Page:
FIVE FAVOURITES: Wallis Bird

Having just released her sixth album Woman via Mount Silver Records/Caroline International, modern folk singer Wallis Bird seems to be in a good place. The Irish songwriter uses her music to speak out against injustice, writing in a confessional style and blurring the lines between the genres of modern folk, roots and soul.

We think one of the best ways to get to know an artist is by asking what music inspired them to write in the first place. We caught up with Wallis to ask her about her “Five Favourites” – five albums that have influenced her song writing techniques. Check out her choices below, and scroll down to watch her video for ‘As The River Flows’ at the end of this post.

 

1. Ani DiFranco – Living in Clip
Changed my life. I was 11, was really growing into my skin on the guitar and my lyrics, I was finding out who I was and Ani burst down my doors. She was a queer feminist in defiance of bureaucracy and sexism and it was so fresh and out of this world to me, I found my back straighten and my eyes clear. It was a turning point. They way she pounded the guitar as if it was a weapon, the depth of chord structure, the prolific output, the badass necessity for creativity – no one like her then nor now.

2. Björk – Vespertine
Björk married Avantgarde with pop and classical in this ethereal, emotional warm embrace of a record. It’s an absolute timeless classic where electronic and traditional instrumentation move horizontally across space and time, and she dances the linear by diving deep into langerous pregnant pauses, long sensual outros of choirs with purist choral, Icelandic landscape escapism… I visualise deeply when I put this record on. Lyrically she discovers a new side to her sex, which she describes it in a detailed, curious, positive and private way – celebrating vulnerability, dreams, intimacy, secrecy and this fragile flesh we’re all in.

3. There Magic Lantern – A World in a Grain of sand
I’ve listened to this record more than any other record I think. Possibly over 200 times. The emotive dynamic, the positive message tinged with some kind of despair. The musicianship, the instrumentation. It moves from English folk to exotic afrobeat to modern NY jazz. It sounds open, wide and luxuriously recorded, giving so much breathing space that the listener feels freed and cosy and listened to. I adore the clever drum timing, the breathy wind instruments and Jamie Doe’s unique vocal style and gently powerful lyricism. This album is a friend of mine.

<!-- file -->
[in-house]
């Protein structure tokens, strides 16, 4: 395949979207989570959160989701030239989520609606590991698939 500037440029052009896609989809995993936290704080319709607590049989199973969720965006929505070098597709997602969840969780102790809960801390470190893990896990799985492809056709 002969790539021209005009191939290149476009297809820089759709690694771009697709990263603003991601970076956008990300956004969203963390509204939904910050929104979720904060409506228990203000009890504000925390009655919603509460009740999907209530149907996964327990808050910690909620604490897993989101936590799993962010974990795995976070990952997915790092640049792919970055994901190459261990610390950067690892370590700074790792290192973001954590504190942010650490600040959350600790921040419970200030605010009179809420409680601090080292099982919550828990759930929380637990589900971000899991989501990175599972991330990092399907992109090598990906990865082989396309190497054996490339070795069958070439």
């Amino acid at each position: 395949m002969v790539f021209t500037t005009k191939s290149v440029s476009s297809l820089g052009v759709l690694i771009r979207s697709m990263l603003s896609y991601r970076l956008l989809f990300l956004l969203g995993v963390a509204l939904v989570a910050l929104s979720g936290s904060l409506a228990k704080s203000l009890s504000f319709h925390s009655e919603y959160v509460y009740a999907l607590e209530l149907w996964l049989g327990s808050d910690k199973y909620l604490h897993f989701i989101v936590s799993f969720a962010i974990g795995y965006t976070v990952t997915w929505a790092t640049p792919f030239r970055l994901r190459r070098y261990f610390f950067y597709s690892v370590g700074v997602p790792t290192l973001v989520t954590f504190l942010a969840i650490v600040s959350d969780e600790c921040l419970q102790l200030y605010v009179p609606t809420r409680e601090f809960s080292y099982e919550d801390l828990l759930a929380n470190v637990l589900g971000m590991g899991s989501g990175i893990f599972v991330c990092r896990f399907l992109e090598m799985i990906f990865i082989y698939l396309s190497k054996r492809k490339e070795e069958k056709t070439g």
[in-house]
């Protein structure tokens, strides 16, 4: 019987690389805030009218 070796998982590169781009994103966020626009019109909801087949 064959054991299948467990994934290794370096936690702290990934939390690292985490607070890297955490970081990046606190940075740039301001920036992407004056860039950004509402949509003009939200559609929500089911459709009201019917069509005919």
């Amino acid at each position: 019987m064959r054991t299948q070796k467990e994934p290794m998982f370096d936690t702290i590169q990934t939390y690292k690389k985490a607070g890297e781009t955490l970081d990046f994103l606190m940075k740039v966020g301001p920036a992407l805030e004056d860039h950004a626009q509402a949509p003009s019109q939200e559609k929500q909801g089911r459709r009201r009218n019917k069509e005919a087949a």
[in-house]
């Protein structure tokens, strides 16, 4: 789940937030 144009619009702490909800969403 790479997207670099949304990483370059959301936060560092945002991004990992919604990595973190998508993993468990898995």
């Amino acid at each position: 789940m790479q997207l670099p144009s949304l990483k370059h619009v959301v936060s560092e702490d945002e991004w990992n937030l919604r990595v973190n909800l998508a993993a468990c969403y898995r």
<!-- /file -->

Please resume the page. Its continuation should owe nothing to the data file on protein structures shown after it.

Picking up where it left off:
4. Sam Vance Law – Homotopia
Sam is a friend of mine, but before I knew him I was a fan of his music. We played in the band together and I basically stole him so that I could spend time with the person who wrote what I consider an iconic modern pop record. He tells tales, long and short about narcism, sexual adventures and misadventures, coming out, social suicide, staying in the closet, faking a happy marriage, all wrapped in orchestral instrumentation, sometimes punk, sometimes indie pop, ambling bridges, satirical and snide lyrics, true love, true confusion in youth, pure dreams, mature and clever and unforgettable. Vidal Gore meets The Cure. An album like no other.

5. The Prodigy – Music For a Jilted Generation
My first foray into how beautiful and merciful getting fucked up and dancing your pain away can be. It is wild, concentrated progressive passionate hard and heavy and fucking fantastic dance music. My sister played loads of these tracks at her wedding and all the siblings just broke the dance floor open! it was a real source of relief for us as a family. If we were pent up, if we needed to wind down, this album always did the job for us, when it was playing you left each other alone and everything was all ok afterwards!

Thanks to Wallis for sharing her favourites with us. Follow her on Facebook for more updates.